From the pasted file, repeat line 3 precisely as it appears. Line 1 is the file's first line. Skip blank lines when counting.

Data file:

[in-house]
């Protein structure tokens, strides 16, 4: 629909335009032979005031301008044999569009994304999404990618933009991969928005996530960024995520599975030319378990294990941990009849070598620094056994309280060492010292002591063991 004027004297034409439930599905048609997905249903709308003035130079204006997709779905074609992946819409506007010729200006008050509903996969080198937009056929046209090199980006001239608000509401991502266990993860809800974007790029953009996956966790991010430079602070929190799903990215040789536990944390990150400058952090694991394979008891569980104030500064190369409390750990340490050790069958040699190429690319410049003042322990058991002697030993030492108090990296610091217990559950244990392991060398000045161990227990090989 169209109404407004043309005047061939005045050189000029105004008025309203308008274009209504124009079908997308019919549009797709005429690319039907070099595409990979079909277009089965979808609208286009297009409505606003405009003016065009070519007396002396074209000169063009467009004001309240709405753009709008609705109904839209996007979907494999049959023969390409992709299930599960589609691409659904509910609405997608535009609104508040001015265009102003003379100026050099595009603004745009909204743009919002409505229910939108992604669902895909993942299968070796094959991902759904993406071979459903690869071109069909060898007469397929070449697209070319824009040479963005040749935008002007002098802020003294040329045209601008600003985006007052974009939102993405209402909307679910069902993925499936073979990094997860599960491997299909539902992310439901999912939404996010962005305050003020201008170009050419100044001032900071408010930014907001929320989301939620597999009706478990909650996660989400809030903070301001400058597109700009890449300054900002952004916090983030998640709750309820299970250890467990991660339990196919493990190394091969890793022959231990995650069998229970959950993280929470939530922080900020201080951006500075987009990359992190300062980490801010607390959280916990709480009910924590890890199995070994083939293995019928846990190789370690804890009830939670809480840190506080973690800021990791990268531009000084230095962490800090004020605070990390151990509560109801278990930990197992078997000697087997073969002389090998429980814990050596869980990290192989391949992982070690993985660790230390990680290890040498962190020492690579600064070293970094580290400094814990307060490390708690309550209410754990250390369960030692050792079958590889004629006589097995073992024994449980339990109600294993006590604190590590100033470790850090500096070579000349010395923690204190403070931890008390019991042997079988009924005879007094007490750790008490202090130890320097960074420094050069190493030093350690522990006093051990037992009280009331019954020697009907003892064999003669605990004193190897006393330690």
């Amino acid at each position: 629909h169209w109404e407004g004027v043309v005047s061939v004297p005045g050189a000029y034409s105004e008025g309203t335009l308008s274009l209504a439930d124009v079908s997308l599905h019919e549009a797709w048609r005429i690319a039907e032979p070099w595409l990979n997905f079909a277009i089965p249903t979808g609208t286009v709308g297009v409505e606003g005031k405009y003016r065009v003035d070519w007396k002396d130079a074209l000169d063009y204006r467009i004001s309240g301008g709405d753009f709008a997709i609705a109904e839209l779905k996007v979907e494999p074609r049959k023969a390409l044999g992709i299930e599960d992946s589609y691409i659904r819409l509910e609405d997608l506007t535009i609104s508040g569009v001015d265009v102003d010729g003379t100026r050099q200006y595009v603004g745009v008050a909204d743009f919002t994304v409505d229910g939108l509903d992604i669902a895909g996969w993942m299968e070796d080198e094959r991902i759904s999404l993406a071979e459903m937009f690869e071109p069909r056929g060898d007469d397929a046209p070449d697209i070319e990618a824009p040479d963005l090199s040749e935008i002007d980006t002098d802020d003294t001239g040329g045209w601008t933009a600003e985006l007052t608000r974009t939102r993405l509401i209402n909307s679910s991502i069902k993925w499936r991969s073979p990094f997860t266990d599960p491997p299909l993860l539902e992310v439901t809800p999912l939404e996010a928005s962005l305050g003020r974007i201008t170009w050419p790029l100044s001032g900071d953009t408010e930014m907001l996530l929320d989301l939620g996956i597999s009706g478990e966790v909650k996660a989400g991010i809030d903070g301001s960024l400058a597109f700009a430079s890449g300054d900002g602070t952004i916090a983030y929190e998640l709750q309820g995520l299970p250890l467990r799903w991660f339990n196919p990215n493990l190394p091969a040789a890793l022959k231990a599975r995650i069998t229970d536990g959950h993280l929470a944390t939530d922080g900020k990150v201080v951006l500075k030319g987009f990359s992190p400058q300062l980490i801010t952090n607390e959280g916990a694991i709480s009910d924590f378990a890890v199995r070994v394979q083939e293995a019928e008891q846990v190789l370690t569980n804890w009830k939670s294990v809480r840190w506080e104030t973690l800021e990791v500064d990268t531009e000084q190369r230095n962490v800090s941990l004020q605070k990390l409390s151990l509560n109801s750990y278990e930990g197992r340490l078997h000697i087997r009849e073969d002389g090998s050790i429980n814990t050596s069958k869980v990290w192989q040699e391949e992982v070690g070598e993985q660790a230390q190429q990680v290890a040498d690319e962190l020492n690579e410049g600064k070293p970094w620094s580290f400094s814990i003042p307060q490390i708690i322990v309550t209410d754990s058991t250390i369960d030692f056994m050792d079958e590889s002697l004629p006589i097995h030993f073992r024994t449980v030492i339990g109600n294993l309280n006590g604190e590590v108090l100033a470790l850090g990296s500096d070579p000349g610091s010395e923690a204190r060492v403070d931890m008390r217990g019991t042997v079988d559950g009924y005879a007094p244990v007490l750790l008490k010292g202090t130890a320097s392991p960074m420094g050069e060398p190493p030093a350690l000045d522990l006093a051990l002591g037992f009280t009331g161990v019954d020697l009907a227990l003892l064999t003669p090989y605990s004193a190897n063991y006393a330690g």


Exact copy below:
């Amino acid at each position: 629909h169209w109404e407004g004027v043309v005047s061939v004297p005045g050189a000029y034409s105004e008025g309203t335009l308008s274009l209504a439930d124009v079908s997308l599905h019919e549009a797709w048609r005429i690319a039907e032979p070099w595409l990979n997905f079909a277009i089965p249903t979808g609208t286009v709308g297009v409505e606003g005031k405009y003016r065009v003035d070519w007396k002396d130079a074209l000169d063009y204006r467009i004001s309240g301008g709405d753009f709008a997709i609705a109904e839209l779905k996007v979907e494999p074609r049959k023969a390409l044999g992709i299930e599960d992946s589609y691409i659904r819409l509910e609405d997608l506007t535009i609104s508040g569009v001015d265009v102003d010729g003379t100026r050099q200006y595009v603004g745009v008050a909204d743009f919002t994304v409505d229910g939108l509903d992604i669902a895909g996969w993942m299968e070796d080198e094959r991902i759904s999404l993406a071979e459903m937009f690869e071109p069909r056929g060898d007469d397929a046209p070449d697209i070319e990618a824009p040479d963005l090199s040749e935008i002007d980006t002098d802020d003294t001239g040329g045209w601008t933009a600003e985006l007052t608000r974009t939102r993405l509401i209402n909307s679910s991502i069902k993925w499936r991969s073979p990094f997860t266990d599960p491997p299909l993860l539902e992310v439901t809800p999912l939404e996010a928005s962005l305050g003020r974007i201008t170009w050419p790029l100044s001032g900071d953009t408010e930014m907001l996530l929320d989301l939620g996956i597999s009706g478990e966790v909650k996660a989400g991010i809030d903070g301001s960024l400058a597109f700009a430079s890449g300054d900002g602070t952004i916090a983030y929190e998640l709750q309820g995520l299970p250890l467990r799903w991660f339990n196919p990215n493990l190394p091969a040789a890793l022959k231990a599975r995650i069998t229970d536990g959950h993280l929470a944390t939530d922080g900020k990150v201080v951006l500075k030319g987009f990359s992190p400058q300062l980490i801010t952090n607390e959280g916990a694991i709480s009910d924590f378990a890890v199995r070994v394979q083939e293995a019928e008891q846990v190789l370690t569980n804890w009830k939670s294990v809480r840190w506080e104030t973690l800021e990791v500064d990268t531009e000084q190369r230095n962490v800090s941990l004020q605070k990390l409390s151990l509560n109801s750990y278990e930990g197992r340490l078997h000697i087997r009849e073969d002389g090998s050790i429980n814990t050596s069958k869980v990290w192989q040699e391949e992982v070690g070598e993985q660790a230390q190429q990680v290890a040498d690319e962190l020492n690579e410049g600064k070293p970094w620094s580290f400094s814990i003042p307060q490390i708690i322990v309550t209410d754990s058991t250390i369960d030692f056994m050792d079958e590889s002697l004629p006589i097995h030993f073992r024994t449980v030492i339990g109600n294993l309280n006590g604190e590590v108090l100033a470790l850090g990296s500096d070579p000349g610091s010395e923690a204190r060492v403070d931890m008390r217990g019991t042997v079988d559950g009924y005879a007094p244990v007490l750790l008490k010292g202090t130890a320097s392991p960074m420094g050069e060398p190493p030093a350690l000045d522990l006093a051990l002591g037992f009280t009331g161990v019954d020697l009907a227990l003892l064999t003669p090989y605990s004193a190897n063991y006393a330690g």